My wife tells me that this one is going to get me a fatwa from the Archbishop of Canterbury, but here goes anyway.
Religion is absurdly privileged in our society. Just the other day the Catholic primate of England (the Archbishop of Westminster, Cardinal Cormac Murphy-O’Connor) claimed that Catholic adoption agencies should be exempted from a law requiring agencies to consider gay couples as adoptive parents. The reason he gave was that “The rights of conscience cannot be made subject to legislation, however well-meaning”. This was promptly supported by the primates of the church of England.
Of course, they did not really mean it. Or rather, they did not mean that the rights of conscience in general cannot be made subject to legislation. After all, there are plenty of positions held most conscientiously by other members of society that I suspect that the leaders of the Christian church would indeed want to have subjected to legislation. Or do the leaders of the Catholic and Anglican churches think that the beliefs of Nazis, racists and others, which are just as sincerely and conscientiously held as their own, should also be given free rein? How about a Nazi adoption agency that refused to allow Jews or blacks to adopt white children?
In fact what they really meant was that religious beliefs should be privileged. Why this should be so apparently goes without saying. But what special merit is there in religious belief? I cannot think of any, though I can think of many reasons for being deeply suspicious of any belief that announces that it is the will of God.
One of the sillier expressions of pro-religious prejudice is the widespread view that religion is the only basis for morality. The opposite is closer to the truth: morality based on (revealed) religion is quite amoral, as it seems to consist of accepting someone else’s morality (i.e., God’s) regardless of whether one actually believes it oneself.
It would be reassuring if all religious people who came up with the morally repulsive notion that we should obey the will of God merely because it is the will of God really meant that one should analyse what we (supposedly) know of that will and its moral implications, decide whether it did indeed provide a valid moral framework, and only if it did, then adopt it as our own. But then it would be our will, not that of God, and if (as becomes evident when comparing the Old and New Testaments) God changes his mind, we would persist with our own beliefs until shown that they were wrong.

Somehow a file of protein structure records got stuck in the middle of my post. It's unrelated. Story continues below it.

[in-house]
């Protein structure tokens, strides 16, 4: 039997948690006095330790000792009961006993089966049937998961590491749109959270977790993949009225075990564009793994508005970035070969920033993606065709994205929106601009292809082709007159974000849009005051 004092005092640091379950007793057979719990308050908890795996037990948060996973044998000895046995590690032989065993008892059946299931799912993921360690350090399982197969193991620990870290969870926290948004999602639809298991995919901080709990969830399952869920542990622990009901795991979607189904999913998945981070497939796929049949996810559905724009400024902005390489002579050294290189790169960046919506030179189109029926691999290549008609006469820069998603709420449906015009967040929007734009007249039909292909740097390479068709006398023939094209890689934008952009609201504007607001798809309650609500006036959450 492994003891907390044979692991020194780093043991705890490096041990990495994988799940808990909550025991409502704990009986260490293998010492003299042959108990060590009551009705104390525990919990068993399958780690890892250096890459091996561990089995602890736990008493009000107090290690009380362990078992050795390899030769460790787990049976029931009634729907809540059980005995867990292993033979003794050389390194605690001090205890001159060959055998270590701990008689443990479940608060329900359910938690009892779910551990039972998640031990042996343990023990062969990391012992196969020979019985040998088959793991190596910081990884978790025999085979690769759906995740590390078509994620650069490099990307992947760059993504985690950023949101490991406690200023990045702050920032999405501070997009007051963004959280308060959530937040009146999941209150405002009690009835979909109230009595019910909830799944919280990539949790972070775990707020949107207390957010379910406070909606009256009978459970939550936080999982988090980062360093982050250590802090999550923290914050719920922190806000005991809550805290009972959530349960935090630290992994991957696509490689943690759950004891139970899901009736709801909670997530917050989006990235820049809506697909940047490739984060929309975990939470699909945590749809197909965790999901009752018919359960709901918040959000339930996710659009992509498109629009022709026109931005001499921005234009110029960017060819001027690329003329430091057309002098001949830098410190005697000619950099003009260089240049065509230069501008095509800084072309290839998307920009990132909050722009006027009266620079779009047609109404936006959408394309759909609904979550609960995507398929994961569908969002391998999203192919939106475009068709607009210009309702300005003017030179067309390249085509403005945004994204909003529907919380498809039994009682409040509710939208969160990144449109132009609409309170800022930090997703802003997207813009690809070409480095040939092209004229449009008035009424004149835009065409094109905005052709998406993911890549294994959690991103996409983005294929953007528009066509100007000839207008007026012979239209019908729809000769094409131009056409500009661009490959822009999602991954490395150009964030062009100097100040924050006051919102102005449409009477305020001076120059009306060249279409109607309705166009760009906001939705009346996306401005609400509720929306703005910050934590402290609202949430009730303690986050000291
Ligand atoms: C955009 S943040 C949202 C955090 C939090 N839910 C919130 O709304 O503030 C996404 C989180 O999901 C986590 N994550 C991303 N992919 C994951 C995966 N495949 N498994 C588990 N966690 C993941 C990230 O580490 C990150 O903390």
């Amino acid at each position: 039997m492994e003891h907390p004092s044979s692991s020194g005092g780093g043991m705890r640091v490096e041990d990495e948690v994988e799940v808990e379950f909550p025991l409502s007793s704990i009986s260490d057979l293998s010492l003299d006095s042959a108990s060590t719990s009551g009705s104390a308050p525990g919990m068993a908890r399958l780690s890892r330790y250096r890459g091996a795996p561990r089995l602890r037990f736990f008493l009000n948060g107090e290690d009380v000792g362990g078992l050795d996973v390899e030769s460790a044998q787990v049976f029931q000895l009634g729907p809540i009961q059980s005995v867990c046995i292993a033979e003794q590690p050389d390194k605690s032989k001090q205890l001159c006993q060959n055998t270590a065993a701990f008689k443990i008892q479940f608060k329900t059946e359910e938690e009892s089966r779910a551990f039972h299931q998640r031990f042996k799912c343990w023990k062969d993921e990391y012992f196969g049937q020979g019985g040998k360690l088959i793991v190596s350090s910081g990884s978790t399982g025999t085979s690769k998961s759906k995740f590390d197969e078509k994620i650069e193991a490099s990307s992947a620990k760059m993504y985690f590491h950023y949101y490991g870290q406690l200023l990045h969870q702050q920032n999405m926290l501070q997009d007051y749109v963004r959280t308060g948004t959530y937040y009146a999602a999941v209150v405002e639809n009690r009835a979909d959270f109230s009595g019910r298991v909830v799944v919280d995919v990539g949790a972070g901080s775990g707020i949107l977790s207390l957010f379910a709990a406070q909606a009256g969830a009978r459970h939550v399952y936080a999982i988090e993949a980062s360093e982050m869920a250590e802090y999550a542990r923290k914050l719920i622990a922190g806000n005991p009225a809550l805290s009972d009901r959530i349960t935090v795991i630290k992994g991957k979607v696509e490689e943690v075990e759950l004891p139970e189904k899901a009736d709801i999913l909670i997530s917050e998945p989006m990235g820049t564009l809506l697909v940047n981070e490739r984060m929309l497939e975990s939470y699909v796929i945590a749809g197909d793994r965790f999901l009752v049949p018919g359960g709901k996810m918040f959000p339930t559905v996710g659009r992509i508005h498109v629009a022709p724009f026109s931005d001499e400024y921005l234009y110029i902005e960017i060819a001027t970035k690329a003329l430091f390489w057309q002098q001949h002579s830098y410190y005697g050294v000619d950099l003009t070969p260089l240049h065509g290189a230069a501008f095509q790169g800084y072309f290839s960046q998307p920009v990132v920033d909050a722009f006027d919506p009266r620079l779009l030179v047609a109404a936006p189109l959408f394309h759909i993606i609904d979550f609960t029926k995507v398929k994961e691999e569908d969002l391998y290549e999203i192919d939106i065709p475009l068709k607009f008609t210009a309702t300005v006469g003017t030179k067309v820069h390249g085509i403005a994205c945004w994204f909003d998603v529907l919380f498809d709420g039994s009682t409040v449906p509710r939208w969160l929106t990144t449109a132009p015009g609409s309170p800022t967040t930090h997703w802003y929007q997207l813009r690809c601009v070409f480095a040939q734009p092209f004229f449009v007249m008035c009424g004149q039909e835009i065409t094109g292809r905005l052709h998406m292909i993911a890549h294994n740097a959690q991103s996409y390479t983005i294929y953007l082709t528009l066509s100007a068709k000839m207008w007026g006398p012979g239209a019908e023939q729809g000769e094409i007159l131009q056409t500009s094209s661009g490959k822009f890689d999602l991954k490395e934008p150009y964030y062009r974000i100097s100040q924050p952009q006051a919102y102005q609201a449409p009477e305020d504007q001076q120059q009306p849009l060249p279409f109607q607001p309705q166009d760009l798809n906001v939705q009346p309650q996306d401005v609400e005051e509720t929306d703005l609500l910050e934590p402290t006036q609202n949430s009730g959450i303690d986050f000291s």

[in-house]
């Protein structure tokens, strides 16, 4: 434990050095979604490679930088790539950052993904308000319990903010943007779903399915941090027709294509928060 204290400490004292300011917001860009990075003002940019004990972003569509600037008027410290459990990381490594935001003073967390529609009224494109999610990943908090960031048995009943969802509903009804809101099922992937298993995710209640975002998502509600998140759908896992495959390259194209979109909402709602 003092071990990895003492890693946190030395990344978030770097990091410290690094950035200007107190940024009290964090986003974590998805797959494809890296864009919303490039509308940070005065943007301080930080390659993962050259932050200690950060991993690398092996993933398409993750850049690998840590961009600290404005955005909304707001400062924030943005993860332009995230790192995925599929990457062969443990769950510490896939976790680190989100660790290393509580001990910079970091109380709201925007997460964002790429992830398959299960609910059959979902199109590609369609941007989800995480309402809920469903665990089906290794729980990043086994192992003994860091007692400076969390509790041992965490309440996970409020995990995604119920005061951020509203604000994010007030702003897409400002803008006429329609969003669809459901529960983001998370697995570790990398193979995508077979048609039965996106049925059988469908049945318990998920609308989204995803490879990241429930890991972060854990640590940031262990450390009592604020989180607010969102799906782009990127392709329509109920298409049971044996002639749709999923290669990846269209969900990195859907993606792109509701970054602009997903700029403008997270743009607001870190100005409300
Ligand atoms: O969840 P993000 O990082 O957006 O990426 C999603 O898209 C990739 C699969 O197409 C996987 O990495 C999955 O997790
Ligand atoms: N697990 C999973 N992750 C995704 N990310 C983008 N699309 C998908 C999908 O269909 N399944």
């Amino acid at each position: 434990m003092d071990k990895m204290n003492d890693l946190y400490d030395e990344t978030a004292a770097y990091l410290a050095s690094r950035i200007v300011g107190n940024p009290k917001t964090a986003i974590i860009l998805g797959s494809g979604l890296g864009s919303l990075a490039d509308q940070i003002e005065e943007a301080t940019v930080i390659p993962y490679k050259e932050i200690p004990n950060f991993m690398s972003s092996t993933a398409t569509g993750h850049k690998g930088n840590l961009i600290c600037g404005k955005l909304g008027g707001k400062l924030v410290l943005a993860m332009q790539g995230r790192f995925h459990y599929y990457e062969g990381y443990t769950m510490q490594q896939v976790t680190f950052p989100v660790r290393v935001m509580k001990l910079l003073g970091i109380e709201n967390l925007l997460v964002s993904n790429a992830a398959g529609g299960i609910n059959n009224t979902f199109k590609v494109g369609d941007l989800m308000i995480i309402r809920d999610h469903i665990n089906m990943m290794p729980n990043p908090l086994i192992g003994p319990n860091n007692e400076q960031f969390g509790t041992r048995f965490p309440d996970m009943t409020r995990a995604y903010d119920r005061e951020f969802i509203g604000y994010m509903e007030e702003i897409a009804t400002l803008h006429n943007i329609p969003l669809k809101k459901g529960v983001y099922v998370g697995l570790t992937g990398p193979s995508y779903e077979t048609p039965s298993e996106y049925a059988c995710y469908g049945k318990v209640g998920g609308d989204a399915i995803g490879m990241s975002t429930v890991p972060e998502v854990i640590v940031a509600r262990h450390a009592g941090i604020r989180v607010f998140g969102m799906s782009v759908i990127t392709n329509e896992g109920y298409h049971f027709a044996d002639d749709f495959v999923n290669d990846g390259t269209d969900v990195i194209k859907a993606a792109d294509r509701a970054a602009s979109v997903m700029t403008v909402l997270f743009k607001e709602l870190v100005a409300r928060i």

But what do we actually get? A series of beliefs of no obvious moral merit, including some fantastically vicious and bloody threats in the Old Testament. Most of it reminds me of Dr Johnson’s famous (but apparently apocryphal) book review – ‘Your manuscript is both good and original. But the part that is good is not original, and the part that is original is not good’. Insofar as it is morally acceptable (or even intelligible), it could have been dreamed up by pretty much anyone, and to the extent that it is not, then it is not, and should be ignored or even actively resisted.
And that is the point. There is no reason society as a whole should privilege a system of ideas whose starting pont is outside the universe, and indeed outside all possible knowledge and experience, and then presumes to pronounce on the world at large, even when it is completely ignorant about most of it. There are plenty of ways of responding to people who think like that. One of the most effective is to increase their dose.